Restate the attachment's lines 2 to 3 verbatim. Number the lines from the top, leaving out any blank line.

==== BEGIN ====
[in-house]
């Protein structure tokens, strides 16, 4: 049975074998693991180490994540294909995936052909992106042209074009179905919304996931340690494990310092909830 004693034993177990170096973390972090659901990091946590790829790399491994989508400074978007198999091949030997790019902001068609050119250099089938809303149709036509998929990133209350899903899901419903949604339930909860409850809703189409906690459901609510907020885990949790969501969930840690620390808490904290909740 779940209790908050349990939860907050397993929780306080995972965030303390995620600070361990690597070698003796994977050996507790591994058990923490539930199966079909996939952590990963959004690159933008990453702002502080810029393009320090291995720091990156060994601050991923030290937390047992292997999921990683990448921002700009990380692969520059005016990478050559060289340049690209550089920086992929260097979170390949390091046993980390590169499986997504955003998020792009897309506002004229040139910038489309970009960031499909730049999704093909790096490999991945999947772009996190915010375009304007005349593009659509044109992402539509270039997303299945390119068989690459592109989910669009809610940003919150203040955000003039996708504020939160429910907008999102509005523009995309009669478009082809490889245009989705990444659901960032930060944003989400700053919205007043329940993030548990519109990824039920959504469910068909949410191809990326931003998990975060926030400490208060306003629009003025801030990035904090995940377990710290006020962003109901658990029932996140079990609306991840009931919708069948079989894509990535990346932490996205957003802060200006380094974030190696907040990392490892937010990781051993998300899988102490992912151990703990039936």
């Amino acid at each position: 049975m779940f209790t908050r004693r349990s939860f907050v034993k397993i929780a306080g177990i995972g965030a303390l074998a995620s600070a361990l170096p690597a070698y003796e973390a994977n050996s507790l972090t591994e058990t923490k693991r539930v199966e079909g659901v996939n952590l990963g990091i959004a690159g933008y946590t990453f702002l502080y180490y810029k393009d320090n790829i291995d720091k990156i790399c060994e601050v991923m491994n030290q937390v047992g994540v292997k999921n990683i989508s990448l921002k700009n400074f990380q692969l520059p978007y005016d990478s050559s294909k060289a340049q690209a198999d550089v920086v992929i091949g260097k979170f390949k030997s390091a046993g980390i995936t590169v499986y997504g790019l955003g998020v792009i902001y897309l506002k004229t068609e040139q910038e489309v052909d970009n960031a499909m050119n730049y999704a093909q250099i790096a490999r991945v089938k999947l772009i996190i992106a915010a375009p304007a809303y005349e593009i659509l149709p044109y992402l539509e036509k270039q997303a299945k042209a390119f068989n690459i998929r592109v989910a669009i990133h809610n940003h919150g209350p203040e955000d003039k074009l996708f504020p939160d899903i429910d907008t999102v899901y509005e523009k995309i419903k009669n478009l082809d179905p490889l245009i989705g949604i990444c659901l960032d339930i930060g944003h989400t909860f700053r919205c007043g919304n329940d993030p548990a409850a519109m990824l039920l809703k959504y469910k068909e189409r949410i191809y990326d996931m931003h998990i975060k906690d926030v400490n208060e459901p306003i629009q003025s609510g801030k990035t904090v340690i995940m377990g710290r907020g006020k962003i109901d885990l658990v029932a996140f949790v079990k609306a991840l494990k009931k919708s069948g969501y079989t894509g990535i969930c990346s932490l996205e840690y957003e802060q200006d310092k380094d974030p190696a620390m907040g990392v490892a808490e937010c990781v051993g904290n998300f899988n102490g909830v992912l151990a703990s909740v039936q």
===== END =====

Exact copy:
């Protein structure tokens, strides 16, 4: 049975074998693991180490994540294909995936052909992106042209074009179905919304996931340690494990310092909830 004693034993177990170096973390972090659901990091946590790829790399491994989508400074978007198999091949030997790019902001068609050119250099089938809303149709036509998929990133209350899903899901419903949604339930909860409850809703189409906690459901609510907020885990949790969501969930840690620390808490904290909740 779940209790908050349990939860907050397993929780306080995972965030303390995620600070361990690597070698003796994977050996507790591994058990923490539930199966079909996939952590990963959004690159933008990453702002502080810029393009320090291995720091990156060994601050991923030290937390047992292997999921990683990448921002700009990380692969520059005016990478050559060289340049690209550089920086992929260097979170390949390091046993980390590169499986997504955003998020792009897309506002004229040139910038489309970009960031499909730049999704093909790096490999991945999947772009996190915010375009304007005349593009659509044109992402539509270039997303299945390119068989690459592109989910669009809610940003919150203040955000003039996708504020939160429910907008999102509005523009995309009669478009082809490889245009989705990444659901960032930060944003989400700053919205007043329940993030548990519109990824039920959504469910068909949410191809990326931003998990975060926030400490208060306003629009003025801030990035904090995940377990710290006020962003109901658990029932996140079990609306991840009931919708069948079989894509990535990346932490996205957003802060200006380094974030190696907040990392490892937010990781051993998300899988102490992912151990703990039936």
């Amino acid at each position: 049975m779940f209790t908050r004693r349990s939860f907050v034993k397993i929780a306080g177990i995972g965030a303390l074998a995620s600070a361990l170096p690597a070698y003796e973390a994977n050996s507790l972090t591994e058990t923490k693991r539930v199966e079909g659901v996939n952590l990963g990091i959004a690159g933008y946590t990453f702002l502080y180490y810029k393009d320090n790829i291995d720091k990156i790399c060994e601050v991923m491994n030290q937390v047992g994540v292997k999921n990683i989508s990448l921002k700009n400074f990380q692969l520059p978007y005016d990478s050559s294909k060289a340049q690209a198999d550089v920086v992929i091949g260097k979170f390949k030997s390091a046993g980390i995936t590169v499986y997504g790019l955003g998020v792009i902001y897309l506002k004229t068609e040139q910038e489309v052909d970009n960031a499909m050119n730049y999704a093909q250099i790096a490999r991945v089938k999947l772009i996190i992106a915010a375009p304007a809303y005349e593009i659509l149709p044109y992402l539509e036509k270039q997303a299945k042209a390119f068989n690459i998929r592109v989910a669009i990133h809610n940003h919150g209350p203040e955000d003039k074009l996708f504020p939160d899903i429910d907008t999102v899901y509005e523009k995309i419903k009669n478009l082809d179905p490889l245009i989705g949604i990444c659901l960032d339930i930060g944003h989400t909860f700053r919205c007043g919304n329940d993030p548990a409850a519109m990824l039920l809703k959504y469910k068909e189409r949410i191809y990326d996931m931003h998990i975060k906690d926030v400490n208060e459901p306003i629009q003025s609510g801030k990035t904090v340690i995940m377990g710290r907020g006020k962003i109901d885990l658990v029932a996140f949790v079990k609306a991840l494990k009931k919708s069948g969501y079989t894509g990535i969930c990346s932490l996205e840690y957003e802060q200006d310092k380094d974030p190696a620390m907040g990392v490892a808490e937010c990781v051993g904290n998300f899988n102490g909830v992912l151990a703990s909740v039936q």